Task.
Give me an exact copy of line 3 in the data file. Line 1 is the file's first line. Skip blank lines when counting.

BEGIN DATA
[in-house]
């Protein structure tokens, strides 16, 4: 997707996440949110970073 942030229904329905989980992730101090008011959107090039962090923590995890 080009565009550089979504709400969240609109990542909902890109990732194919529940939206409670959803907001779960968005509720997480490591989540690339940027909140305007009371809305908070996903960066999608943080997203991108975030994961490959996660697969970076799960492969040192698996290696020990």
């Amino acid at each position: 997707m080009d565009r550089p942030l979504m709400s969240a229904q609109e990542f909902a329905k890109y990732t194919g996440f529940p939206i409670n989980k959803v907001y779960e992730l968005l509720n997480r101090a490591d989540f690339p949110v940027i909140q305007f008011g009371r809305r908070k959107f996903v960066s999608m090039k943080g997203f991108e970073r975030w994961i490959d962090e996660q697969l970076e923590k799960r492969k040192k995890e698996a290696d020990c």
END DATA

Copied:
């Amino acid at each position: 997707m080009d565009r550089p942030l979504m709400s969240a229904q609109e990542f909902a329905k890109y990732t194919g996440f529940p939206i409670n989980k959803v907001y779960e992730l968005l509720n997480r101090a490591d989540f690339p949110v940027i909140q305007f008011g009371r809305r908070k959107f996903v960066s999608m090039k943080g997203f991108e970073r975030w994961i490959d962090e996660q697969l970076e923590k799960r492969k040192k995890e698996a290696d020990c």